Between the twelve political prisoners from the unofficial referendum in 2017, the fleeing ex –leader Carles Puigdemont and the results of the third general election in four years, what is next for Catalonia?
Catalonia came to the world’s attention after holding an unofficial independence referendum. According to government officials, 90% of votes were in favour of independence from Spain.
This brought to light the corrupt actions of the Spanish Civil Police, ‘La Guardia,’ who were deployed in polling stations across the country and confiscated over 10,000 ballots, resulting in public unrest and the injury of 337 people.
The ruling separatists in the Catalan government then announced independence on October 27, 2017. This provoked the Spanish government leading them to invoke Article 155 for the first time in Spain.
Article 155 is considered an extreme option. It allows the Spanish government to regain control over an autonomous region if it declares independence.
The events of 2017 have had a lasting effect. Eighteen people are currently on trial in the Supreme Court in Madrid, including the majority of ex-leader Puigdemont’s cabinet, whilst he himself remains a fugitive in Belgium.
The results of these trials are still yet to be published. A defence lawyer working on the case, Andreu Van Den Eynde said:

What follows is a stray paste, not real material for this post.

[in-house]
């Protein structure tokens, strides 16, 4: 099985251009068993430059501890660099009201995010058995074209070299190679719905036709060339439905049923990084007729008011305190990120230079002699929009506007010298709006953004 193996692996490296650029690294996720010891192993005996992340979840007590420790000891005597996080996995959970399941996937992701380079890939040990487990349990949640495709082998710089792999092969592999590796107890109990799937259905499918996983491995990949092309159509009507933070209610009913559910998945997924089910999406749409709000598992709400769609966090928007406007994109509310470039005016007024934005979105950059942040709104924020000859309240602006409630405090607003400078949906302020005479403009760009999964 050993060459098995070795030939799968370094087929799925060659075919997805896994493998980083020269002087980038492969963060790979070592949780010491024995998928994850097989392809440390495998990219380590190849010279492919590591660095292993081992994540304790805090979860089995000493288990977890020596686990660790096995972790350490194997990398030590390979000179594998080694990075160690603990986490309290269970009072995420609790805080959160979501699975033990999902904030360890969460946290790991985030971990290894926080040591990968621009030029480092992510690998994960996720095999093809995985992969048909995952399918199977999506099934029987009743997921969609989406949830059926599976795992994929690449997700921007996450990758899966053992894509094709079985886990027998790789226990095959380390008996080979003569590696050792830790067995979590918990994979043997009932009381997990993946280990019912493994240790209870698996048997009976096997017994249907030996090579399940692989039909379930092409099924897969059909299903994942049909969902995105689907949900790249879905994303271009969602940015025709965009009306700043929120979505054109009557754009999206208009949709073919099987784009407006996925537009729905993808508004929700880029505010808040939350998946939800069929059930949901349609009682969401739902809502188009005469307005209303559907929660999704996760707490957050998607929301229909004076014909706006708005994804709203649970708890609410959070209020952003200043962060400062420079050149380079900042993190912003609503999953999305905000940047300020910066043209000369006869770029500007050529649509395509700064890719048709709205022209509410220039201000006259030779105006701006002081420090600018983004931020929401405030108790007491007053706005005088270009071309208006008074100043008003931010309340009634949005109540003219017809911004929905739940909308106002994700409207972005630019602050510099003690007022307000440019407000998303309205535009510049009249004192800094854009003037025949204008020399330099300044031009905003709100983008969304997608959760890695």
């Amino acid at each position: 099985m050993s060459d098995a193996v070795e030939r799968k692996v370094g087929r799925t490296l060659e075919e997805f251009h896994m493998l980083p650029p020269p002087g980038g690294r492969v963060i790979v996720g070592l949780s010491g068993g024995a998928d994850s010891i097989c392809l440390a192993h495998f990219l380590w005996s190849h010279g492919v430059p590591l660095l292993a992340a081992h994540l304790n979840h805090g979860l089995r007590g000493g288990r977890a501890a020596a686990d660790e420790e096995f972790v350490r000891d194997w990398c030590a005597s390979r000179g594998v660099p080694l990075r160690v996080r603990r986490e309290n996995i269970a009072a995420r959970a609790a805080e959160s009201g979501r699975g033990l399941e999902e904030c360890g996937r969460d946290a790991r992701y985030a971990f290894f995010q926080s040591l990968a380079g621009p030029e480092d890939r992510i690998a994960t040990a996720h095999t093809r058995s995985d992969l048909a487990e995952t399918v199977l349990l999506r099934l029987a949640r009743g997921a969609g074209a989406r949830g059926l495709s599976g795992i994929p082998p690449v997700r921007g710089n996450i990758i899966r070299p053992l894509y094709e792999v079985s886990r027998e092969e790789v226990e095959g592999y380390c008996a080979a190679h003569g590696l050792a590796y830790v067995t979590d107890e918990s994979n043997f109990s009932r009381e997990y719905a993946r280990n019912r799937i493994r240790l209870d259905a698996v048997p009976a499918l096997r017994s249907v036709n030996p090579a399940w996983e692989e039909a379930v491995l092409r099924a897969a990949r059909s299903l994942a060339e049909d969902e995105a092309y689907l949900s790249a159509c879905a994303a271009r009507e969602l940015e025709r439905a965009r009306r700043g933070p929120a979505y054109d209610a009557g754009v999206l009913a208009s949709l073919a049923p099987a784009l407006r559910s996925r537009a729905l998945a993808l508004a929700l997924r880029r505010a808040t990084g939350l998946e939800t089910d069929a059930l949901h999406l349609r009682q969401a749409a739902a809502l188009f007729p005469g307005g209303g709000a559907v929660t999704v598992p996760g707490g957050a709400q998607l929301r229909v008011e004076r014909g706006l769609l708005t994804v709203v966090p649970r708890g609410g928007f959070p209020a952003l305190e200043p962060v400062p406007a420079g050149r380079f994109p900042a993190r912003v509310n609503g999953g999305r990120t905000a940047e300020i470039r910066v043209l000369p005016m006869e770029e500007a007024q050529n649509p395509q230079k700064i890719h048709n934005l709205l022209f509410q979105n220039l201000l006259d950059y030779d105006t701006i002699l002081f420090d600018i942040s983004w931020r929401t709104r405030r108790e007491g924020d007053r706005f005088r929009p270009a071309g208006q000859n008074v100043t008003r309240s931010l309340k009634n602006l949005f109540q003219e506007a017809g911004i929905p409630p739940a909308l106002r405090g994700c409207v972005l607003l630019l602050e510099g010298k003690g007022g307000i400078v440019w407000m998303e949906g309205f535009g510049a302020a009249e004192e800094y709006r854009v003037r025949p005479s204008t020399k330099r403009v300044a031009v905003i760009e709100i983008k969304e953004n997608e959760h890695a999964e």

“There is no international or European Union law that prevents the secession of a sub-state entity, it does not exist.”
Between them, the prisoners are facing over 200 years in prison on charges of rebellion, disobedience and embezzlement for the roles they have played in the referendum.
Those charged include Orial Junqueras, former vice-president and the highest ranking member of the former Catalan government, now facing trial in the Spanish Supreme court. In addition, there are two political prisoners, nicknamed ‘The Two Jordis.’ Jordi Sanchez and Jordi Cuixart, who are both civil society members.
Sanchez is a part of the Catalan National Assembly and Cuixart of the “Ómnium Cultural,” a Catalan association formed in the sixties to promote Catalonian culture. Sanchez became known when he and three others took part in a twenty-day hunger strike.
The events continue to stir the emotions of the Spanish people, sparking many protests. The most recent was in February just after the trials started. 200,000 demonstrators took to the streets in support of those on trial with banners reading: “Freedom for political prisoners” and “Self-determination is not a crime”.
Now the third general election in four years has been held. It was called for by current Prime Minister Pedro Sánchez, after right-wing and Catalan separatist parties rejected his 2019 budget in February. Following the last election in 2016, Sánchez already held a minority government with only 84 seats out of 350.
This leaves the political landscape in Spain complicated and the country’s future uncertain. Sánchez’s party polled 29% in the most recent elections. However, in order to form a government, the party will either have to unite with left-wing Podemos and regional parties or with Spain’s centre-right parties.
With the European elections coming up and tensions rising between current parties, an adequate resolution to the Catalan issue still seems far away.
Film Media and Journalism student at the University of Stirling. Editor in Chief at Brig Newspaper. Edinburgh / Stirling
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